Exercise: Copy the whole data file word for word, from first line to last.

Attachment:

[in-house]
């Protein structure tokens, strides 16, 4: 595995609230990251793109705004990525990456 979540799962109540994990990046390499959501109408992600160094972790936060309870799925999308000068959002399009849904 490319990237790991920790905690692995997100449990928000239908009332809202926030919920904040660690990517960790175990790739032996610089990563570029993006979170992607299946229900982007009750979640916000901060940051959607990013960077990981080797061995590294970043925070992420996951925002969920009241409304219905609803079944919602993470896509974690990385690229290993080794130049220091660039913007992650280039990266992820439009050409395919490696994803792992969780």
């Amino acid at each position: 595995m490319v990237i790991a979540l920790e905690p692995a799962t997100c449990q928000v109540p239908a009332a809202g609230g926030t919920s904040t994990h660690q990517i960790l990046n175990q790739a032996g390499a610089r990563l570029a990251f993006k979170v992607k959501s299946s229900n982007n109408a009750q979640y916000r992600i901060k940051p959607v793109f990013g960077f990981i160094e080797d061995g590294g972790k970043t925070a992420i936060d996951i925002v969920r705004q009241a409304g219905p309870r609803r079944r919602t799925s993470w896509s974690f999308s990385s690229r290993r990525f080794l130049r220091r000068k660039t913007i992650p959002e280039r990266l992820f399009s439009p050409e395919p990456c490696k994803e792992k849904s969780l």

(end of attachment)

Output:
[in-house]
């Protein structure tokens, strides 16, 4: 595995609230990251793109705004990525990456 979540799962109540994990990046390499959501109408992600160094972790936060309870799925999308000068959002399009849904 490319990237790991920790905690692995997100449990928000239908009332809202926030919920904040660690990517960790175990790739032996610089990563570029993006979170992607299946229900982007009750979640916000901060940051959607990013960077990981080797061995590294970043925070992420996951925002969920009241409304219905609803079944919602993470896509974690990385690229290993080794130049220091660039913007992650280039990266992820439009050409395919490696994803792992969780």
């Amino acid at each position: 595995m490319v990237i790991a979540l920790e905690p692995a799962t997100c449990q928000v109540p239908a009332a809202g609230g926030t919920s904040t994990h660690q990517i960790l990046n175990q790739a032996g390499a610089r990563l570029a990251f993006k979170v992607k959501s299946s229900n982007n109408a009750q979640y916000r992600i901060k940051p959607v793109f990013g960077f990981i160094e080797d061995g590294g972790k970043t925070a992420i936060d996951i925002v969920r705004q009241a409304g219905p309870r609803r079944r919602t799925s993470w896509s974690f999308s990385s690229r290993r990525f080794l130049r220091r000068k660039t913007i992650p959002e280039r990266l992820f399009s439009p050409e395919p990456c490696k994803e792992k849904s969780l």